US farmers prefer strong market to gov't subsidies for trade disputes

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U.S. farmers want to stop trade disputes ignited by Washington with its major trade partners even though they are able to receive a 12-billion-U.S.-dollar trade compensation package from Tuesday.

According to a report of Agweek, a magazine of agriculture industry, U.S. soybeans, wheat, corn, sorghum, cotton, pork and dairy producers welcomed the payment which aims to help them get through the current bad market conditions, but they thought it was not enough.

The plan of the U.S. Department of Agriculture (USDA) issued last week indicated that the 12-billion-dollar package would include programs for market facilitation, food purchase and distribution and agricultural trade promotion.

On Tuesday, the producers will be able to begin taking in production amounts to their local USDA Service Centers. The program will pay 50 percent of production initially, with possible future payment depending on market conditions.

Soybean farmers will receive 3.6 billion dollars of the 4.7 billion dollars in the market facilitation program, with payments of 1.65 dollars per bushel on 50 percent of production, the report said.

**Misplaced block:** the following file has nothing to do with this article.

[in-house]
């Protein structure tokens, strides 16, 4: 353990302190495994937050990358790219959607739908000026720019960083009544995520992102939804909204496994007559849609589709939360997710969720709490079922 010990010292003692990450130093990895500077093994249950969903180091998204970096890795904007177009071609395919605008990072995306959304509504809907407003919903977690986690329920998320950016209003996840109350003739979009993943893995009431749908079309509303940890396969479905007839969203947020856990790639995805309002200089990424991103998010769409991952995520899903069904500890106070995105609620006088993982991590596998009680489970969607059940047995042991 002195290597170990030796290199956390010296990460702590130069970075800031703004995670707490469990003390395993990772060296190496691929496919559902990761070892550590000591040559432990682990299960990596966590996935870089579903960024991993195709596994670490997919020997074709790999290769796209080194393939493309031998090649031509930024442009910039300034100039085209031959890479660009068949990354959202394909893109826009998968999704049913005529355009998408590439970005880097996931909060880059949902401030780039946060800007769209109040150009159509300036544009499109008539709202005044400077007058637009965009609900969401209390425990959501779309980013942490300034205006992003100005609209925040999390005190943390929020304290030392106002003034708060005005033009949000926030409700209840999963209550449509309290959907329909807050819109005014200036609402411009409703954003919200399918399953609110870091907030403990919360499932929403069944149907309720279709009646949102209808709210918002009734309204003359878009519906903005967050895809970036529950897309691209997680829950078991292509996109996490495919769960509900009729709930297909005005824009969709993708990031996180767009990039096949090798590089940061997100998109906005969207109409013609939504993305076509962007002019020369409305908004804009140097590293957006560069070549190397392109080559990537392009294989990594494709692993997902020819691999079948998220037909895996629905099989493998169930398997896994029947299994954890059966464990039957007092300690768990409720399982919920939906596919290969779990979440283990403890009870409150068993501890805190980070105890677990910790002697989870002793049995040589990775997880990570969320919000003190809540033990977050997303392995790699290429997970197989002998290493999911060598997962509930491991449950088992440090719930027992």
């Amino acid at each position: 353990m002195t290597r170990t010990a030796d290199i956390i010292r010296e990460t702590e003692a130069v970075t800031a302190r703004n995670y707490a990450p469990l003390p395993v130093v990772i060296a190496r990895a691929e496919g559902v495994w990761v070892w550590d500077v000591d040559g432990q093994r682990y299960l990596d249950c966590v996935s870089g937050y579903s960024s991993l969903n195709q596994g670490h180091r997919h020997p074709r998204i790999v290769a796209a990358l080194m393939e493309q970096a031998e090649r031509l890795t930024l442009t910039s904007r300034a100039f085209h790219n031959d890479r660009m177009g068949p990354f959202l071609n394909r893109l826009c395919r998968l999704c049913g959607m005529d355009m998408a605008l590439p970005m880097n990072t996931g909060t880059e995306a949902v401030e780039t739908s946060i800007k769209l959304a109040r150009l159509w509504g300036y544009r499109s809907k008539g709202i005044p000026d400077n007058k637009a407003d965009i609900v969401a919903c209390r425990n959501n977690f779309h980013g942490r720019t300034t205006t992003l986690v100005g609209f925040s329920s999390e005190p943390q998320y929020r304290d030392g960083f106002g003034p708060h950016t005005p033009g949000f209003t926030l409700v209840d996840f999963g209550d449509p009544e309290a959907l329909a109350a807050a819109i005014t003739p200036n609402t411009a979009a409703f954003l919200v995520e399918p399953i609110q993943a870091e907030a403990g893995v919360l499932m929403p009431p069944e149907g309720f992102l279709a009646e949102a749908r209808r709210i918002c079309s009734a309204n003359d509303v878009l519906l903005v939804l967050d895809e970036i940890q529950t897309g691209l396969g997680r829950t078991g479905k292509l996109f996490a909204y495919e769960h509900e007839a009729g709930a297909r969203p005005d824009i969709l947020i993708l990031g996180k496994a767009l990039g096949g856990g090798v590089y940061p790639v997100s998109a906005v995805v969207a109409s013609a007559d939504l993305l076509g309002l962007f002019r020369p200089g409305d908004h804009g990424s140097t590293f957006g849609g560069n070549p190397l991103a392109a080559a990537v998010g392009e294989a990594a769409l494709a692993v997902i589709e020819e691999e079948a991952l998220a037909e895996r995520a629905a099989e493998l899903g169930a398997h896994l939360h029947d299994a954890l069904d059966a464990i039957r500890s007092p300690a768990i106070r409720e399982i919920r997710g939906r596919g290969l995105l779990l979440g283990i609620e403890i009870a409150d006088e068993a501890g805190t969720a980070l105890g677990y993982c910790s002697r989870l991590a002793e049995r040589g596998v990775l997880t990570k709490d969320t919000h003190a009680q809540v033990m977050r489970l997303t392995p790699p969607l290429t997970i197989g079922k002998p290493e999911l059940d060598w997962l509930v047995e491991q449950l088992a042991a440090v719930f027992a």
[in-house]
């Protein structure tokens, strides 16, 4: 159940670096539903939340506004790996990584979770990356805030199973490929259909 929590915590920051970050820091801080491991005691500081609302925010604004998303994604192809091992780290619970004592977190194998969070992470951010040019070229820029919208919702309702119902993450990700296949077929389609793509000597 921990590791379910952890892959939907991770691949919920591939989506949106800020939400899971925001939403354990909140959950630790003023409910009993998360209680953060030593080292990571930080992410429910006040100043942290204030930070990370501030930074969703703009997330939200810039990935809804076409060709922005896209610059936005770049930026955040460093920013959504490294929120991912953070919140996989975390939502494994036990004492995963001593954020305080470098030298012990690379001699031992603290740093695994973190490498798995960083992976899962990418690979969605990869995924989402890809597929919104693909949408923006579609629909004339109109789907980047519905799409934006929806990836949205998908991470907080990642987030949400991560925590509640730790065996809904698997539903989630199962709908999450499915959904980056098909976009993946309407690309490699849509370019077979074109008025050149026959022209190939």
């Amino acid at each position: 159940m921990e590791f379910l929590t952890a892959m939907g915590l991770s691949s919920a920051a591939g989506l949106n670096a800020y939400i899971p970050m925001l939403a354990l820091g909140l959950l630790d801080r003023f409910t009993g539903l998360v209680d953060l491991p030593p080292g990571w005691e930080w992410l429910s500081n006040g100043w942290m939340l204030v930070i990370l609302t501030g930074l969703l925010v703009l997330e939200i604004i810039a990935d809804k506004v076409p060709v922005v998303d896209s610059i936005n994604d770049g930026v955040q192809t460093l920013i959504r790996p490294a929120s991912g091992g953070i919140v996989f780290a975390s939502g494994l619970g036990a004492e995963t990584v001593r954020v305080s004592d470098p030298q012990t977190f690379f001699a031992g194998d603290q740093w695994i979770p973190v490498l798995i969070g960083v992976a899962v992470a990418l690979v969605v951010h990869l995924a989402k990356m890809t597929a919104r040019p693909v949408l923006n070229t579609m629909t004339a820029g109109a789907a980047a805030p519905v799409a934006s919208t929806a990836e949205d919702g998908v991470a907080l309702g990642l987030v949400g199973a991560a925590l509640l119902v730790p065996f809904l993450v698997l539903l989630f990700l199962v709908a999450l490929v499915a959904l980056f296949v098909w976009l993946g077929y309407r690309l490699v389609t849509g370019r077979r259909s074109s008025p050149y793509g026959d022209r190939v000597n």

Nancy Johnson, executive director of the North Dakota Soybean Growers Association, was quoted by the report as saying that Soybean losses in the market right now are about three dollars per bushel, which means the payment won't come close to cover everything lost to the tariffs.

Lisa Richardson, executive director of South Dakota Corn, was quoted by the report as saying that a completed farm bill, more bilateral trade agreements and access to markets matter more than the aid package to corn producers.

She said that since the trade friction between the United States and China could be about to go to the next level, farmers in North Dakota, South Dakota and northern Minnesota could be particularly hurt by the White House's trade policy which have resulted in retaliatory tariffs.

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